As expected, Juan Pablo Montoya’s shocking jump from Formula One to the NASCAR Nextel Cup racing has drawn more than its share of reaction from around the globe.
The most immediate response came from Montoya’s McLaren-Mercedes team, which announced today that the Columbian will be replaced by test driver Pedro de la Rosa, effective immediately. McLaren CEO Ron Dennis put a friendly spin on the decision, saying the team and Montoya had “mutually agreed for him to step down in the forthcoming races of this year's Formula 1 World Championship. We have agreed that with so many things happening in Juan Pablo's life right now, he should take some time out of the car to prepare professionally and personally for the future."
Montoya also embraced the move, while taking a halfhearted parting shot at the F1 community. “I have enjoyed most of my time in Formula One,” he said, “and I'm grateful for this opportunity to settle my personal life and concentrate on my future career." He also elaborated on his reasons for making the switch, saying, “It's not how many millions you're making. It's a matter of three years down the line, are you going to be excited about what you're doing? Three years from now, when I look at my career, I'm going to be happier here."
The decision to leave Formula One immediately will free Montoya to prepare for next season by running a number of ARCA, Busch, or even Nextel Cup races for new boss Chip Ganassi. Between now and the end of the season in November, he should have ample time to get his feet wet in stock cars, and also gain NASCAR’s approval to drive in the 2007 season-opening Daytona 500.
Reaction to Montoya’s jump has been mixed. On this side of the Atlantic, his signing is seen as a major coup for NASCAR, while on the far side of the pond, Montoya is suddenly being portrayed as a washed-up second stringer, looking to extend his fading career by resorting to a lowly “taxicab” series.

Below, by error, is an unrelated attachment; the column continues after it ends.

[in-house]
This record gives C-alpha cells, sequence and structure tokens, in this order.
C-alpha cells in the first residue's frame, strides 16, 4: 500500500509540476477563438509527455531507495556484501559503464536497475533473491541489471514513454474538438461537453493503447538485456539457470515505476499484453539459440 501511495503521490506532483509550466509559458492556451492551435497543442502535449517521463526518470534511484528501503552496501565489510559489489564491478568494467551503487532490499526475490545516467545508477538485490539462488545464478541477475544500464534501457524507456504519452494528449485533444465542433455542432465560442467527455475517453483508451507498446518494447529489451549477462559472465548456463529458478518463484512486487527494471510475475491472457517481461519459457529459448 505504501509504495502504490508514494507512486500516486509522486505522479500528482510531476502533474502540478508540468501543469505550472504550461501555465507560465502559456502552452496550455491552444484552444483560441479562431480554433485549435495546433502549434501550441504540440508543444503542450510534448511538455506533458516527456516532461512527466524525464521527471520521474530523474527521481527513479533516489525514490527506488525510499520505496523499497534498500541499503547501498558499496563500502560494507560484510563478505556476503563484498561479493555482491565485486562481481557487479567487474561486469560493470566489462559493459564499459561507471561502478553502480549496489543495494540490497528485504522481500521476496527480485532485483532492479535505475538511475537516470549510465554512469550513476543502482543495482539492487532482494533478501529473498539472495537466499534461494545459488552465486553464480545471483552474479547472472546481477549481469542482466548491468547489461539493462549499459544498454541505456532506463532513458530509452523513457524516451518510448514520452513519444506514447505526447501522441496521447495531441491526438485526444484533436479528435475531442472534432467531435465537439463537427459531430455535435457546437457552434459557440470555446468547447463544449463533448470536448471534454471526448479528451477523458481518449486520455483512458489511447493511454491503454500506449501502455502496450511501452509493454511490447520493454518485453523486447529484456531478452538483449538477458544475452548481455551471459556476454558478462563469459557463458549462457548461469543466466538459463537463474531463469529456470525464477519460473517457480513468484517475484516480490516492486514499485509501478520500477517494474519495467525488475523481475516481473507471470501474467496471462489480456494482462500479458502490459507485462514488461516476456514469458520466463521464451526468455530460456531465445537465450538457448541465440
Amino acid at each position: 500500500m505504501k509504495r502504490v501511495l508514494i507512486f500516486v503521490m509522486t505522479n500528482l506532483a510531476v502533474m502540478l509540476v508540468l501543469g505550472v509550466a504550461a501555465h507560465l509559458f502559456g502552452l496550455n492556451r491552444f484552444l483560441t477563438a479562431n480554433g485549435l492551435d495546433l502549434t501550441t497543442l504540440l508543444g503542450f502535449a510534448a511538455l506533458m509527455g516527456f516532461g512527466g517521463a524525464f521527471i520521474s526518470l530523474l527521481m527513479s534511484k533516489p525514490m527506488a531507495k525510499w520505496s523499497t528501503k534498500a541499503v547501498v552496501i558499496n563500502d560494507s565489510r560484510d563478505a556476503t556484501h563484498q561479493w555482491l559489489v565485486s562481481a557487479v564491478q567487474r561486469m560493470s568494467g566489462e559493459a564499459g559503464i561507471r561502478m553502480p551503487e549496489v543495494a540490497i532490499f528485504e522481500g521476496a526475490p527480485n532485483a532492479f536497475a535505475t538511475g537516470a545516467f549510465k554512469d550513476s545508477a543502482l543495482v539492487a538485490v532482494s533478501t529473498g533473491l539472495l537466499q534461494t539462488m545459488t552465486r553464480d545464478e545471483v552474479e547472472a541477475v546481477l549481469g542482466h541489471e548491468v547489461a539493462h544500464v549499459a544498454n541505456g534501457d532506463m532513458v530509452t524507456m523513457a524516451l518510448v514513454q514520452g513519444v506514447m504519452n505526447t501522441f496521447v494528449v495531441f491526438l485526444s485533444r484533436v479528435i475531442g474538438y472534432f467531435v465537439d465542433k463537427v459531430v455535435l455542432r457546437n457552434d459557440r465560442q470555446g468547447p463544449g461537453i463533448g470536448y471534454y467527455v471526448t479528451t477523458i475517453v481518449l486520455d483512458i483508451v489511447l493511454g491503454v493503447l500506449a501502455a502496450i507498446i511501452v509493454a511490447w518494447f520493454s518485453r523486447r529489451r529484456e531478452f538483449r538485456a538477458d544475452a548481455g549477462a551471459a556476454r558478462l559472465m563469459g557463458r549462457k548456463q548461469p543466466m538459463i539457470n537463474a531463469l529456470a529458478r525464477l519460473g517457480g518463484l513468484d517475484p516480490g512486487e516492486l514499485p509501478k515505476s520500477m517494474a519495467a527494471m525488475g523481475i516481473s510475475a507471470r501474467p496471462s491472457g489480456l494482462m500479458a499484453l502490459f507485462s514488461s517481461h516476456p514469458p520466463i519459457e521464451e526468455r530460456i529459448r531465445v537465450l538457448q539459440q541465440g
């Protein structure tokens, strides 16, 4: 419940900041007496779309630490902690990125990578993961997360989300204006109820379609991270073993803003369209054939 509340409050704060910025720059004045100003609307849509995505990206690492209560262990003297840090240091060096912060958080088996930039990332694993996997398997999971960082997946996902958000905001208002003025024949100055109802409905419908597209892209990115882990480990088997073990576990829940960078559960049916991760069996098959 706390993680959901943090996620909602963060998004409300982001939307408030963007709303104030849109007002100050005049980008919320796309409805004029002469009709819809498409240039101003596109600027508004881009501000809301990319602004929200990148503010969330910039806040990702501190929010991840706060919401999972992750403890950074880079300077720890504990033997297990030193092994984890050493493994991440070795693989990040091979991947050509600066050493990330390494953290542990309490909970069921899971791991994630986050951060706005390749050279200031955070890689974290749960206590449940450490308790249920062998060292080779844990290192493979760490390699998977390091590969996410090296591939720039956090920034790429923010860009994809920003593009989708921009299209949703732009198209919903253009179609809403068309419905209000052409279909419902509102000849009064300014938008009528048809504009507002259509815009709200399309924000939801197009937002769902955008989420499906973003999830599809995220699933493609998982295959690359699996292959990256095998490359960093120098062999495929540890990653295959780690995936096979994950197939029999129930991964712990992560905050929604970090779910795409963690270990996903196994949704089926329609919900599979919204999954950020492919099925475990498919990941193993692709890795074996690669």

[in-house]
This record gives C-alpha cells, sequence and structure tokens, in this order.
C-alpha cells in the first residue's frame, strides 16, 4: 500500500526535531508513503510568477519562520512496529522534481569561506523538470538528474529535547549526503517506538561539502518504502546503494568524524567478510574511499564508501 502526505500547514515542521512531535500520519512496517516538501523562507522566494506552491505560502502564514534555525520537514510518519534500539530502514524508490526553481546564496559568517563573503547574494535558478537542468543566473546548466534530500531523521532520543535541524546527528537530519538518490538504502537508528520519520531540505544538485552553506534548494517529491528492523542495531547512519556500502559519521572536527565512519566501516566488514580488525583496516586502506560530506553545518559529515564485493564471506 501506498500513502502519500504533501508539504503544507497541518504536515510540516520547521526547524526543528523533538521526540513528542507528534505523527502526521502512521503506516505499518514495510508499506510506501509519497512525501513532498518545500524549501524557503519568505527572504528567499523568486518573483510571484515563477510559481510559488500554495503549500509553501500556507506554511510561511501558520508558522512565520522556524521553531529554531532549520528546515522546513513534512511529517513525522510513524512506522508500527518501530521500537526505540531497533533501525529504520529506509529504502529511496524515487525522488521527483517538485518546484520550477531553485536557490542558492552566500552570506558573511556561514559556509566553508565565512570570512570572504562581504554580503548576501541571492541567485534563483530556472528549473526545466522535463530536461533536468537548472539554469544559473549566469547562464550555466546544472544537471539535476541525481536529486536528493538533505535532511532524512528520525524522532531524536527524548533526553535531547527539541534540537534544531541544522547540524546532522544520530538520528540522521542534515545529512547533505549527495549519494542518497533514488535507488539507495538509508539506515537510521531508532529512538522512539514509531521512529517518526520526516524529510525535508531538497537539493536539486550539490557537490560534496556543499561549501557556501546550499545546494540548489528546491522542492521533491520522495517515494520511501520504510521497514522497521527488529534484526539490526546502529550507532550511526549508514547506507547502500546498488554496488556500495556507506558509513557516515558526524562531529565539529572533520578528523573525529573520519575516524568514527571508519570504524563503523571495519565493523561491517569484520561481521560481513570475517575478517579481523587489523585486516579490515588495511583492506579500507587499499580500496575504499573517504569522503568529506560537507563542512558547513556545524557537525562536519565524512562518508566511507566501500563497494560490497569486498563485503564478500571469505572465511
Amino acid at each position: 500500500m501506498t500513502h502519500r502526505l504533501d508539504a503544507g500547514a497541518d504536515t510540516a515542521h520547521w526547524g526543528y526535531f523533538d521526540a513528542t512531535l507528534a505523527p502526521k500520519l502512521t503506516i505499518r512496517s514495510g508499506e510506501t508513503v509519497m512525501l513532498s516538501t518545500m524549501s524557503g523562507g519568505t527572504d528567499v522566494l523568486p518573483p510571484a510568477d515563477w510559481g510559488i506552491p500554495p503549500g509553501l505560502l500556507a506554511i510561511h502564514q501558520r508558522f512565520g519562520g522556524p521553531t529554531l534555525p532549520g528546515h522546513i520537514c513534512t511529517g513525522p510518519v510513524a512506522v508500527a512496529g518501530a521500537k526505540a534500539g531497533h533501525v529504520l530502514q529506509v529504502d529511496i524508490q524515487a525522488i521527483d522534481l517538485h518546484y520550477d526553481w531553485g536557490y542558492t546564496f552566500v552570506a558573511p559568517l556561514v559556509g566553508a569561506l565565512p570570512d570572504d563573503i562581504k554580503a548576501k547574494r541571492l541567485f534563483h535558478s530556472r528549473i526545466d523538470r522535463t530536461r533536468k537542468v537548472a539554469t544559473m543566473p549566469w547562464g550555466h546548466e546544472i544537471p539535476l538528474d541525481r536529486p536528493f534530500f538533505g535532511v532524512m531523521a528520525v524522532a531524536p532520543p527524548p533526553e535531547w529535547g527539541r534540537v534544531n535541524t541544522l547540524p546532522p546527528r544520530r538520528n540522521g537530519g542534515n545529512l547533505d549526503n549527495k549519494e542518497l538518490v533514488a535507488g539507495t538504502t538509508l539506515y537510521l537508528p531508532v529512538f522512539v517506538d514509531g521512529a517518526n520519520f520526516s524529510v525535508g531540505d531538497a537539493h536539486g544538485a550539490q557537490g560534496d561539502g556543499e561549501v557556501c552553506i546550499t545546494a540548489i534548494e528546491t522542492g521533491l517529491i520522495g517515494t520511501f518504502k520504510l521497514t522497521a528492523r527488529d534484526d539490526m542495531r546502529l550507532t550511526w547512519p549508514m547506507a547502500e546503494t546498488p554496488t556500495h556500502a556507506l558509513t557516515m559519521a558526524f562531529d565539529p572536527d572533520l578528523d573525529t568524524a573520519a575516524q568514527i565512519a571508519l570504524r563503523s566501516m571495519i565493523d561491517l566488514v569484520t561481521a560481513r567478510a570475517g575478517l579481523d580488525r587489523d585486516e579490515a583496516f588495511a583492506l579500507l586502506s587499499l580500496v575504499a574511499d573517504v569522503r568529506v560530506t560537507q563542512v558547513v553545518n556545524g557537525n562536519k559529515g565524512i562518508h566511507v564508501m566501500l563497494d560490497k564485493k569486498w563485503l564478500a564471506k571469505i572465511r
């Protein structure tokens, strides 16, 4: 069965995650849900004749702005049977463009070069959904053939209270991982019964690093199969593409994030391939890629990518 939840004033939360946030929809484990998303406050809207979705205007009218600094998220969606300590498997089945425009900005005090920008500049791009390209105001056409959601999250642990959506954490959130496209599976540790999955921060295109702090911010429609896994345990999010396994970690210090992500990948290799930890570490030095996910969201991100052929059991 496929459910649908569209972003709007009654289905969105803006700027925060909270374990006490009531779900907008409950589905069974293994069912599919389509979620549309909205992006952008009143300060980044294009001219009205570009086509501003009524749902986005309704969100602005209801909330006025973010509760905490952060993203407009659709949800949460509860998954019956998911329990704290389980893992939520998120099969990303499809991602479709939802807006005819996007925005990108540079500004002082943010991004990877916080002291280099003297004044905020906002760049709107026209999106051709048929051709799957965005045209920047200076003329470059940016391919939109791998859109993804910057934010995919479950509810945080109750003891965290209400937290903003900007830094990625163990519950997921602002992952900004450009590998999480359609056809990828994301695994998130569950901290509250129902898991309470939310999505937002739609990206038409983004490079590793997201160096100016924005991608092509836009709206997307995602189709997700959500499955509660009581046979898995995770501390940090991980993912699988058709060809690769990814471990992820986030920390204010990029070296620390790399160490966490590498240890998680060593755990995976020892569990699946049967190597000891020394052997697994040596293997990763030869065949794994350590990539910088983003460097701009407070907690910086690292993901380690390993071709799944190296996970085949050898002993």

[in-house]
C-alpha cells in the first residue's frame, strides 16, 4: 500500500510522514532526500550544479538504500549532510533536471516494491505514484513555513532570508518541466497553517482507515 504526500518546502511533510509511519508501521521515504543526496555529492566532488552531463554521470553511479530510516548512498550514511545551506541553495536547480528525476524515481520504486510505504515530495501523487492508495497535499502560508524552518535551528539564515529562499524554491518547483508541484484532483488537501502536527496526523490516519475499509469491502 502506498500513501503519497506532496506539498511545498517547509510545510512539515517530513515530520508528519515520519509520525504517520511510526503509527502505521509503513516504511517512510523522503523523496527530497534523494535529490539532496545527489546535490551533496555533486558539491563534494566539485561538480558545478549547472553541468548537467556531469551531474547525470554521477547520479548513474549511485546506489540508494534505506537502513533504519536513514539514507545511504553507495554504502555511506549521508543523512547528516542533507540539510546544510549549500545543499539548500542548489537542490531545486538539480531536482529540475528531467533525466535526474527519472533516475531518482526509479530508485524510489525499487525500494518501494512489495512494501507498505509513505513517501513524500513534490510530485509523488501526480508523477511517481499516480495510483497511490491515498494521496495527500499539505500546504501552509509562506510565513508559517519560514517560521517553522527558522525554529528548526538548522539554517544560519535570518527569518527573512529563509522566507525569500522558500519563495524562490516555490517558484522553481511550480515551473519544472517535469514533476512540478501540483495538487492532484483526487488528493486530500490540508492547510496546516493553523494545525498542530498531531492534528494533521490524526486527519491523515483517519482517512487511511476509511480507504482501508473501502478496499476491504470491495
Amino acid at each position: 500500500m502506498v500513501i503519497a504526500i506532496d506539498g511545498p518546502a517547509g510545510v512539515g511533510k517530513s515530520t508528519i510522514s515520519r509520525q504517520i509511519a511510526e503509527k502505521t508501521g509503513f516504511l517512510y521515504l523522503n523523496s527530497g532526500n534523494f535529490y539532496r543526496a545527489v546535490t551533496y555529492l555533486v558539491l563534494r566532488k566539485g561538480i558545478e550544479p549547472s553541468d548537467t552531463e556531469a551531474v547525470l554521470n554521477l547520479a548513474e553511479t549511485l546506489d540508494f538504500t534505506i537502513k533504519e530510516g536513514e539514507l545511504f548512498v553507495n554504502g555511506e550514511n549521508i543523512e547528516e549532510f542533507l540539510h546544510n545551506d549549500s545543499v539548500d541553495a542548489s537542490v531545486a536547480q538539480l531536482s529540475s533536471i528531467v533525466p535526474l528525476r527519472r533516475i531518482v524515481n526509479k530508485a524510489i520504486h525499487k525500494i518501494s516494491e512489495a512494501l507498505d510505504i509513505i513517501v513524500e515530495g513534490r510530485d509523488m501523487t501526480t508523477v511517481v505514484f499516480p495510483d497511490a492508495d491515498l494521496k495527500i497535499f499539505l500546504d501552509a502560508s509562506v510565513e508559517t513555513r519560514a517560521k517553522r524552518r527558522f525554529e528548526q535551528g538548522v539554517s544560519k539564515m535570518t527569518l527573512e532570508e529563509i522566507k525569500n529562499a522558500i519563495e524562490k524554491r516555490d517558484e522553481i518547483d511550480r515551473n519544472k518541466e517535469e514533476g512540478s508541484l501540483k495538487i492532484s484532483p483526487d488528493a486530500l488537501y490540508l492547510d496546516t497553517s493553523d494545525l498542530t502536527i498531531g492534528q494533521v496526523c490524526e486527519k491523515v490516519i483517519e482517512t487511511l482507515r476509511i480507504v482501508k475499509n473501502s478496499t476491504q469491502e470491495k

Britain's BBC reacted with its usual arrogance, writing, "As a winner of the prestigious Indy 500 and the Champ Car title, Montoya is already highly regarded in America. NASCAR is hugely popular in the US, and it contains some great drivers. But its staged close finishes and overwhelmingly showbiz approach seem somewhat beneath a driver of Montoya's ability. Doubtless he is being handsomely rewarded for his switch, but it would be surprising if, deep down, Montoya did not share that view. He will leave F1 with a whiff of unrealized potential, his reputation diminished by the way his career there has ended.”
RACER Magazine’s Adam Cooper was typical of the North American media, writing on SPEEDTV.com, “NASCAR is the real winner. Interest from new markets will be immense, at least in the early days. There will also be a lot of folk keen to see JPM cut down to size. What better way of demonstrating the strength of the Nextel Cup and its drivers than having a contemporary Grand Prix star struggling to make an impact?”
Eurosport.com’s James Mulholland took a tougher stance, writing, “Montoya will be more welcomed into NASCAR than he will be missed in Formula One. It is interesting that he should leave motorsport's most glamorous discipline -- where technology is paramount -- for the chassis-smashing NASCAR, where the bumper is more valuable than aerodynamics. The Formula One garage will not exactly miss Montoya.”
RACER Magazine’s Cassio Cortes concurred, writing on SPEEDTV.com, “Montoya has chosen the easy way out. Paddock talk says he could have driven for Williams next season. But the massive task of rebuilding an unsuccessful team almost certainly turned JPM off. Compare that to becoming NASCAR’s hottest driver while being close to his Florida home, and the choice became easy for a man whose dedication was never the match of his talent.”
Even the respected Reuters News Service could not resist taking one final swing at Montoya, writing, “His decision to trade the glamour of Grand Prix for the good ol' boys of U.S. stock car racing made more than a ripple on both sides of the Atlantic. Formula One, with an emphasis on cutting-edge technology but little overtaking, is to the rough and tough, wheel-banging world of NASCAR what steak and champagne are to hotdogs and beer. Montoya's exit will have little impact on the Formula One driver market, where he was already struggling to find a race seat for 2007 in the face of general disinterest.”
If the first 48 hours are a true indication, there is no doubt that Juan Pablo Montoya’s signing represents a major public relations windfall for NASCAR, and for American stock car racing in general.